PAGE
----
May 1, 2017
Members of the Joint Legislative Program Evaluation Oversight Committee
North Carolina General Assembly Legislative Building
16 West Jones Street
Raleigh, NC 27601
At its September 12, 2016 meeting, the Joint Legislative Program Evaluation Oversight Committee directed the Program Evaluation Division to study the provision of nursing services in public schools.
I am pleased to report that the Department of Public Instruction and Department of Health and Human Services cooperated with us fully and were at all times courteous to our evaluators during the evaluation.
John W. Turcotte Director
PROGRAM EVALUATION DIVISION NORTH CAROLINA GENERAL ASSEMBLY
Report No. 2017-04
Meeting Current Standards for School Nurses Statewide May Cost Up to $79 Million Annually
The Joint Legislative Program Evaluation Oversight Committee directed the Program Evaluation Division to analyze the need for school nurses and determine how these nurses are funded. Need is growing due to increased attendance by exceptional children and students with chronic conditions as well as laws and policies expanding the health care responsibilities of schools. Only 46 of 115 Local Education Agencies (LEAs) currently meet the school nurse-to-student ratio of 1:750 recommended by the State Board of Education in 2004. Achieving either the 1:750 ratio or providing one nurse in every school (the current recommended standard of the National Association of School Nurses) would cost between $45 million and $79 million annually.
The State created two initiatives to address the demand for school nurses—the Child and Family Support Teams (CFST) and the School Nurse Funding Initiative (SNFI). The two programs have differing criteria and the distribution of nurses lacks periodic review. Although these programs increased the number of nurses, state funding has not increased to meet demand and there is a substantial funding gap between CFST and SNFI. In addition, the CFST program was established to provide services at specific schools with at-risk students. However, following the removal of state oversight of the program, CFST nurses now function as regular school nurses and not exclusively as part of an interagency team.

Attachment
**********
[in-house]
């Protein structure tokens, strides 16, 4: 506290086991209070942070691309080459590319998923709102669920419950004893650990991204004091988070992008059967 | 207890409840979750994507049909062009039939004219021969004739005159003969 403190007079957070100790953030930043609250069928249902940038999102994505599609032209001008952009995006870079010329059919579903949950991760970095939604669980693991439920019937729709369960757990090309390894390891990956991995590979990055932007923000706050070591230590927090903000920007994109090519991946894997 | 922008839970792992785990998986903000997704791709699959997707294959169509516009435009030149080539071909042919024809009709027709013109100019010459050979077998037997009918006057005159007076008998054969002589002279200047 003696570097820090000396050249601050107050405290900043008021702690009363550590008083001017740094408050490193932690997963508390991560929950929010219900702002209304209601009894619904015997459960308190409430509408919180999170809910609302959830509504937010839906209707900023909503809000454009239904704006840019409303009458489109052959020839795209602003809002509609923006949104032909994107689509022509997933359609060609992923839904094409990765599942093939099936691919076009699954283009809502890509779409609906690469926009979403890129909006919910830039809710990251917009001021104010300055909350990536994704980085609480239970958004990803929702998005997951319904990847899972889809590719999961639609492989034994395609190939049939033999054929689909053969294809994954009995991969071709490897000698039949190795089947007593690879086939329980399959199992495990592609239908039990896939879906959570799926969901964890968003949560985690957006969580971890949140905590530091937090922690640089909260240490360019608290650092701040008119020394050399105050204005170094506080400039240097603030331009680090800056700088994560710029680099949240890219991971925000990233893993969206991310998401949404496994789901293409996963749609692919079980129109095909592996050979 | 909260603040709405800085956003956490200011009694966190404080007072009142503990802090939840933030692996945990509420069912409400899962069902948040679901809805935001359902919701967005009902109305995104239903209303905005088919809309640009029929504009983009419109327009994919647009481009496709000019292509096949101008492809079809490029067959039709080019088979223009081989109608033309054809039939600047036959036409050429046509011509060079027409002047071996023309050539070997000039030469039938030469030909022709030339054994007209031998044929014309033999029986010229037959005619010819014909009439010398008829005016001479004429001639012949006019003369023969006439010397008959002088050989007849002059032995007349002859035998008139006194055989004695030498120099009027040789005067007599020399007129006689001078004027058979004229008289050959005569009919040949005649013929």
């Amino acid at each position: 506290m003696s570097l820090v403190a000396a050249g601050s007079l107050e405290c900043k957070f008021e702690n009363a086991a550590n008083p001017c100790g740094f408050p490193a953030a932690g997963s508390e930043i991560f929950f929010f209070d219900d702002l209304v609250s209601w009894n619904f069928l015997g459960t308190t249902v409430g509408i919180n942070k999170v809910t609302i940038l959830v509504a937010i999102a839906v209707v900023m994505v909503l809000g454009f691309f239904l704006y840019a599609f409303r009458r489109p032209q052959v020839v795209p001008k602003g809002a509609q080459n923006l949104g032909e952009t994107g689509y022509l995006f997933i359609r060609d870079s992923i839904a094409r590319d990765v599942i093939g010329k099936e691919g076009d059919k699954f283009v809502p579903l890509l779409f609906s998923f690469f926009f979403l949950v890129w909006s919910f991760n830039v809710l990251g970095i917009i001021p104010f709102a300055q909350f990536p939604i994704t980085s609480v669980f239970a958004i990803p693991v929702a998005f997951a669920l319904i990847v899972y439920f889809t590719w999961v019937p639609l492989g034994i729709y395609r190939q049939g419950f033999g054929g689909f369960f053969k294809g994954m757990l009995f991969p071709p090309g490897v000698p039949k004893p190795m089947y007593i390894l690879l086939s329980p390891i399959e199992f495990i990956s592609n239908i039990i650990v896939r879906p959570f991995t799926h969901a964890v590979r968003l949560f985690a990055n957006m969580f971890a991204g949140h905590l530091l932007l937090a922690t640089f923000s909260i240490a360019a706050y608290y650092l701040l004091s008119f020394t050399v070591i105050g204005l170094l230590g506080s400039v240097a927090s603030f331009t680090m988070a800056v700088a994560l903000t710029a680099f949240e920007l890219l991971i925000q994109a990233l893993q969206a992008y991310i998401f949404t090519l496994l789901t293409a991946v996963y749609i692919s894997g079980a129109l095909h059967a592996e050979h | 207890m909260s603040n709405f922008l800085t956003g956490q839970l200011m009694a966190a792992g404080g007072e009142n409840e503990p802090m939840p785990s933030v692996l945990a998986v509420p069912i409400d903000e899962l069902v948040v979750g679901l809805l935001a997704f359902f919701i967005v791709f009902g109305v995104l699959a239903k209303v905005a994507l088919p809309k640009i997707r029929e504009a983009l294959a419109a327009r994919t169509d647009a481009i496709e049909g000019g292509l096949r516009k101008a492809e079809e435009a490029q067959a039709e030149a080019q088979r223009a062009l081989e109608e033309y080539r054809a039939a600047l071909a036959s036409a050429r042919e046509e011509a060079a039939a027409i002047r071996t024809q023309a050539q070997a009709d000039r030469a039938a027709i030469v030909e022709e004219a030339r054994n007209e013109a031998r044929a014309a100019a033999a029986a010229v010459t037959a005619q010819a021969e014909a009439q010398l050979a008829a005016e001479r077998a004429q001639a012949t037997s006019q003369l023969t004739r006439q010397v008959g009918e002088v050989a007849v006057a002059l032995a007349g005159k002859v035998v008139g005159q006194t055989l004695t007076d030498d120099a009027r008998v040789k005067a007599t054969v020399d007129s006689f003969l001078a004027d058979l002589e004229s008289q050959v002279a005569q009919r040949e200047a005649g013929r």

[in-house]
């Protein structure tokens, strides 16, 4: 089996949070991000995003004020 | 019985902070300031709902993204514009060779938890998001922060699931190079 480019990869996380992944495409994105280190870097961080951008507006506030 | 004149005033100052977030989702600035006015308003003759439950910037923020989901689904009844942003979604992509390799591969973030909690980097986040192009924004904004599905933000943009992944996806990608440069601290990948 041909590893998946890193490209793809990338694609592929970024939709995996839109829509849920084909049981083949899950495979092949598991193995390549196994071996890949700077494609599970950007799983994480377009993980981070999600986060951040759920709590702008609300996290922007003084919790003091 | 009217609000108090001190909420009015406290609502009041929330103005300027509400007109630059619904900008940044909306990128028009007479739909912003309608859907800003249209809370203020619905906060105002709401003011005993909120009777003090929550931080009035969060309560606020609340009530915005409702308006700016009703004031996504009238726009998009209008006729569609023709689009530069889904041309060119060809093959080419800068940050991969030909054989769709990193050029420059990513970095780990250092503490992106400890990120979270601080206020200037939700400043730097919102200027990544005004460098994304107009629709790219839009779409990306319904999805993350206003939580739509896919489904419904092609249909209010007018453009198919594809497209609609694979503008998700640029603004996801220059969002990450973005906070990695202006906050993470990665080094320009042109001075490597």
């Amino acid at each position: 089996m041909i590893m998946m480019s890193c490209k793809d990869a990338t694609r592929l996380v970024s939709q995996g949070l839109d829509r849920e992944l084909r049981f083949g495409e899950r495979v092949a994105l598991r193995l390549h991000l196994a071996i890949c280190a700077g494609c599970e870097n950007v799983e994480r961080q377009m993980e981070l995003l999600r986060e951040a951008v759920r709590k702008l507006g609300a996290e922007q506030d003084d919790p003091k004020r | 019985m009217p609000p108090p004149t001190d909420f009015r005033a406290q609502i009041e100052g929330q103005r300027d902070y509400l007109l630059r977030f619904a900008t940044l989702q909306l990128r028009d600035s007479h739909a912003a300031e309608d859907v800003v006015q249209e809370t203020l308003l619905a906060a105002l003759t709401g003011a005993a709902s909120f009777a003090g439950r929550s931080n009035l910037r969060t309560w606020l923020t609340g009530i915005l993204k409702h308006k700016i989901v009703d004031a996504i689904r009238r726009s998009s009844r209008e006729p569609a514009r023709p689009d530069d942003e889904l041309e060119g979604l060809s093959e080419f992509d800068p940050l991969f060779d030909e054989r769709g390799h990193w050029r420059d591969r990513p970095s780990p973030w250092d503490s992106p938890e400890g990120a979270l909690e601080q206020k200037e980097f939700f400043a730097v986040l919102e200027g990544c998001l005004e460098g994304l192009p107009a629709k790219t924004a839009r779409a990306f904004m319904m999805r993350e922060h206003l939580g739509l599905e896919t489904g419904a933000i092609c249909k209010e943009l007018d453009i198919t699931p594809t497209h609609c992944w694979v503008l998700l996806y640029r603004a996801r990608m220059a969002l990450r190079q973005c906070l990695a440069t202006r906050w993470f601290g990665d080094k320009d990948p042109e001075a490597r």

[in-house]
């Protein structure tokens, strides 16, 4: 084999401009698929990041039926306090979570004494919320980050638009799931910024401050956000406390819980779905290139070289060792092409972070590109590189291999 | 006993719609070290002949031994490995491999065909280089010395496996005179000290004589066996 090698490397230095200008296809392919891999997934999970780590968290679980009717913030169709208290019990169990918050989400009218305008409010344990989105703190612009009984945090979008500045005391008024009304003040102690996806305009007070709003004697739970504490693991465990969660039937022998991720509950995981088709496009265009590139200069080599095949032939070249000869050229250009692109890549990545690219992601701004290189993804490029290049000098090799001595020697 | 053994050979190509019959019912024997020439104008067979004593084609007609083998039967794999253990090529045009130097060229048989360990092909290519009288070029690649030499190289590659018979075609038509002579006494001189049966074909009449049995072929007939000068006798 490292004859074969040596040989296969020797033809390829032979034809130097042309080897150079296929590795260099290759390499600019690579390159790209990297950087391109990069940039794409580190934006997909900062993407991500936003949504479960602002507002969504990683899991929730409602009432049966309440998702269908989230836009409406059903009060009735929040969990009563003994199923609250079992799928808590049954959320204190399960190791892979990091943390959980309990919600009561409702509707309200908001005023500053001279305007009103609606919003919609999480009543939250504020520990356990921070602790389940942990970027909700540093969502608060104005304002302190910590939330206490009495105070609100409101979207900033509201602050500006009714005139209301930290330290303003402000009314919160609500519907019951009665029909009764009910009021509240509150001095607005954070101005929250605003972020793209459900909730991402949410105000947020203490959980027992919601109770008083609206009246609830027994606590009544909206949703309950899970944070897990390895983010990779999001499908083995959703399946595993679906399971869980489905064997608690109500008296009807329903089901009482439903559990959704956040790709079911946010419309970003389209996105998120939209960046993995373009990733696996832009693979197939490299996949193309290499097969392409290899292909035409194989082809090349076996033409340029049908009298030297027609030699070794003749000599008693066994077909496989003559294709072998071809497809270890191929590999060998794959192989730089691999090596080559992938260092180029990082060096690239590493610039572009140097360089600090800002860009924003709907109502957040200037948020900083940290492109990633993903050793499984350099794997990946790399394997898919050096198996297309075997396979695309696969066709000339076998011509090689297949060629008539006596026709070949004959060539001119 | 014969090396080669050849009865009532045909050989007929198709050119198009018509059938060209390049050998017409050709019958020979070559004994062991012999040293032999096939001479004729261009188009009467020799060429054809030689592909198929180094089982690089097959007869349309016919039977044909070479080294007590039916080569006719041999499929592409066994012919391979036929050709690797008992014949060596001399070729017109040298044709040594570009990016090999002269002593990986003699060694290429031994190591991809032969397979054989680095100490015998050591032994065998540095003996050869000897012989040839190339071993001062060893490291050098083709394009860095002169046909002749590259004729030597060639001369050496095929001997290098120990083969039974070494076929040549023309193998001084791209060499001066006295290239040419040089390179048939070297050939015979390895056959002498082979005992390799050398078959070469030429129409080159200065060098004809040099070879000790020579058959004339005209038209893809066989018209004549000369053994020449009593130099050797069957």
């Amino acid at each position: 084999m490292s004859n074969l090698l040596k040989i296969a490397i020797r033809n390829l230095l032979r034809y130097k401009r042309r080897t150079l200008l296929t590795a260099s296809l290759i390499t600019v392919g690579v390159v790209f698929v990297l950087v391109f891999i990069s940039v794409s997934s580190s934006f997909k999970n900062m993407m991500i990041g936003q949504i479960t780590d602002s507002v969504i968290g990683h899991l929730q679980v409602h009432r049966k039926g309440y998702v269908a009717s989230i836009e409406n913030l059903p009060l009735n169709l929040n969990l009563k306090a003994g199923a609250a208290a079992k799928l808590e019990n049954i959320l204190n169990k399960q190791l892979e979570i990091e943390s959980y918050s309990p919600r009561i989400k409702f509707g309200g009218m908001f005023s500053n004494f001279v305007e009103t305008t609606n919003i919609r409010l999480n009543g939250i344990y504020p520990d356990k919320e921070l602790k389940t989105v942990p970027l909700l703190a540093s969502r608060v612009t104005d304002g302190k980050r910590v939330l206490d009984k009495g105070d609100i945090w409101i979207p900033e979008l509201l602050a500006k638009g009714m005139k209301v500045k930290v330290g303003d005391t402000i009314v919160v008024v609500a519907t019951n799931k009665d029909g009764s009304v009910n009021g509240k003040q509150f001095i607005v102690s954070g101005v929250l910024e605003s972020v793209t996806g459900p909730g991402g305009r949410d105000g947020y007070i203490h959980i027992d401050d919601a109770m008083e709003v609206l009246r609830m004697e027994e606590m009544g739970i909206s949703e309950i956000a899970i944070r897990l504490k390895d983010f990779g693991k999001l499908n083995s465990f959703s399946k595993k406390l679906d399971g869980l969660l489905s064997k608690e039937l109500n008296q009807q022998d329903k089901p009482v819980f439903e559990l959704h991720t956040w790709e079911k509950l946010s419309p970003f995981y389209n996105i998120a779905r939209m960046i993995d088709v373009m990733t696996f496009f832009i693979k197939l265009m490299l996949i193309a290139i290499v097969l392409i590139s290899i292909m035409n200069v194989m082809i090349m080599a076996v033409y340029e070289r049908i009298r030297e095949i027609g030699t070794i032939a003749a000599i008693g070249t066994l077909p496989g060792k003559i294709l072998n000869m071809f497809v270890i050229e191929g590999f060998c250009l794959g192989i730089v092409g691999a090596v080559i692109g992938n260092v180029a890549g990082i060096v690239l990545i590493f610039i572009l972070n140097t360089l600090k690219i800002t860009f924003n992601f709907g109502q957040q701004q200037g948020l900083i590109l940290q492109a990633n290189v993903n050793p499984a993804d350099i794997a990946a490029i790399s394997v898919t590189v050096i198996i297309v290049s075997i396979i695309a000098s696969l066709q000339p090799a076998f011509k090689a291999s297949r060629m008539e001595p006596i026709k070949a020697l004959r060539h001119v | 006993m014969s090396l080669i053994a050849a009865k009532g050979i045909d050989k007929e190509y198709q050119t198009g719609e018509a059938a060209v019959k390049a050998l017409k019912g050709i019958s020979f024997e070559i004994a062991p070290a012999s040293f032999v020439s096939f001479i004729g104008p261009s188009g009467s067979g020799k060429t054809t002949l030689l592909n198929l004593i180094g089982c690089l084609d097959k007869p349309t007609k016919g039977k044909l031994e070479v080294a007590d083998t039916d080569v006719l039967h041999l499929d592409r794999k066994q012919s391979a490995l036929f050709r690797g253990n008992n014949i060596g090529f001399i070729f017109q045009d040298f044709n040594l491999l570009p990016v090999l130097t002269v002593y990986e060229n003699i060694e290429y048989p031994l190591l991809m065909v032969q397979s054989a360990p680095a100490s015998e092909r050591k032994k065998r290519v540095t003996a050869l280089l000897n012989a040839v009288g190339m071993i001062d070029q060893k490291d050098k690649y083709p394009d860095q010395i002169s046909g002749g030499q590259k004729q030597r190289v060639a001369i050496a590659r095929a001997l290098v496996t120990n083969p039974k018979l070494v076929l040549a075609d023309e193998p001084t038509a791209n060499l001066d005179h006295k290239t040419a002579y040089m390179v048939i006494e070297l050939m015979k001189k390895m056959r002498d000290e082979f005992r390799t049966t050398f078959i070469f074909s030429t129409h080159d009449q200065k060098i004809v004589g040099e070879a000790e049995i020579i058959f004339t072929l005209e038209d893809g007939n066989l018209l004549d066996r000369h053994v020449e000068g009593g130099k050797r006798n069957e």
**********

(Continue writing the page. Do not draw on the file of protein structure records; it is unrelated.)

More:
Approximately 60% of all medical procedures conducted in schools are performed by school employees who are not nurses. As a result, students are vulnerable to errors and gaps in emergency medical care, and funding intended for education is being used to subsidize health care. Furthermore, unlike other school-based services such as speech therapy, few LEAs file for Medicaid reimbursement for nursing services because, under the current Medicaid State Plan, a Registered Nurse must provide the care as ordered by a physician as part of an Individual Education Plan for the student.
The General Assembly should direct the State Board of Education to formulate a new goal for school nurse staffing levels and a strategic plan to meet those levels. The General Assembly should direct the Department of Health and Human Services (DHHS) and the Department of Public Instruction to combine CFST and SNFI into a single program and implement acuity models at state and local levels. The General Assembly should also direct DHHS to request a Medicaid State Plan amendment to authorize Medicaid reimbursement for school-based nursing services documented in an Individual Health Plan or a 504 Plan and to review school-based nursing service rates to ensure they are set appropriately.